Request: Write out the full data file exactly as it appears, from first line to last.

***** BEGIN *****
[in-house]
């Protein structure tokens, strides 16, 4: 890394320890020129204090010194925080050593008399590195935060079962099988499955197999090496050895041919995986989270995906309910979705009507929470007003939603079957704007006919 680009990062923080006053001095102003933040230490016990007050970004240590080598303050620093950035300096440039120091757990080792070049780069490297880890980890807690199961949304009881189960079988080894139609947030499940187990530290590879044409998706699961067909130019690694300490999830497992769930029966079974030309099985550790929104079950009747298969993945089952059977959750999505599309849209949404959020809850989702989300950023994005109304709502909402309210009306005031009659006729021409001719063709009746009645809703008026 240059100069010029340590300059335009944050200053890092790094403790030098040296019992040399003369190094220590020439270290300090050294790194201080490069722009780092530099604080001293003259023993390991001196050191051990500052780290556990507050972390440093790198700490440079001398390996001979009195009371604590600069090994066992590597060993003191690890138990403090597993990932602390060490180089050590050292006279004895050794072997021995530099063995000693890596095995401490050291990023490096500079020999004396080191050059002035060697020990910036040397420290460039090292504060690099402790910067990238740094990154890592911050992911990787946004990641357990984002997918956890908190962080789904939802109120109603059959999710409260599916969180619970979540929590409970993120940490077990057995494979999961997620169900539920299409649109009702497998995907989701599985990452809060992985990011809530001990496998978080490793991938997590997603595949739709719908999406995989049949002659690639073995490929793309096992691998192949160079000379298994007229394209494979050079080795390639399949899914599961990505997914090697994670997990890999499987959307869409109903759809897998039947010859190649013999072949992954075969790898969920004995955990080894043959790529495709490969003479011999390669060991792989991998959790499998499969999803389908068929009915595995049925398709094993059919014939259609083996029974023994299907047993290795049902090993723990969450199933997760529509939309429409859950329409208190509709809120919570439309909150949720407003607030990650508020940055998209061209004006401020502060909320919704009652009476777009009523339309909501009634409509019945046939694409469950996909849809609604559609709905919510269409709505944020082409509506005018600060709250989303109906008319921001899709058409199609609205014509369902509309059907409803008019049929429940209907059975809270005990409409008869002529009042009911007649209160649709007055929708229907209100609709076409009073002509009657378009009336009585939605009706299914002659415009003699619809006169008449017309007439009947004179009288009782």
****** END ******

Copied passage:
[in-house]
């Protein structure tokens, strides 16, 4: 890394320890020129204090010194925080050593008399590195935060079962099988499955197999090496050895041919995986989270995906309910979705009507929470007003939603079957704007006919 680009990062923080006053001095102003933040230490016990007050970004240590080598303050620093950035300096440039120091757990080792070049780069490297880890980890807690199961949304009881189960079988080894139609947030499940187990530290590879044409998706699961067909130019690694300490999830497992769930029966079974030309099985550790929104079950009747298969993945089952059977959750999505599309849209949404959020809850989702989300950023994005109304709502909402309210009306005031009659006729021409001719063709009746009645809703008026 240059100069010029340590300059335009944050200053890092790094403790030098040296019992040399003369190094220590020439270290300090050294790194201080490069722009780092530099604080001293003259023993390991001196050191051990500052780290556990507050972390440093790198700490440079001398390996001979009195009371604590600069090994066992590597060993003191690890138990403090597993990932602390060490180089050590050292006279004895050794072997021995530099063995000693890596095995401490050291990023490096500079020999004396080191050059002035060697020990910036040397420290460039090292504060690099402790910067990238740094990154890592911050992911990787946004990641357990984002997918956890908190962080789904939802109120109603059959999710409260599916969180619970979540929590409970993120940490077990057995494979999961997620169900539920299409649109009702497998995907989701599985990452809060992985990011809530001990496998978080490793991938997590997603595949739709719908999406995989049949002659690639073995490929793309096992691998192949160079000379298994007229394209494979050079080795390639399949899914599961990505997914090697994670997990890999499987959307869409109903759809897998039947010859190649013999072949992954075969790898969920004995955990080894043959790529495709490969003479011999390669060991792989991998959790499998499969999803389908068929009915595995049925398709094993059919014939259609083996029974023994299907047993290795049902090993723990969450199933997760529509939309429409859950329409208190509709809120919570439309909150949720407003607030990650508020940055998209061209004006401020502060909320919704009652009476777009009523339309909501009634409509019945046939694409469950996909849809609604559609709905919510269409709505944020082409509506005018600060709250989303109906008319921001899709058409199609609205014509369902509309059907409803008019049929429940209907059975809270005990409409008869002529009042009911007649209160649709007055929708229907209100609709076409009073002509009657378009009336009585939605009706299914002659415009003699619809006169008449017309007439009947004179009288009782």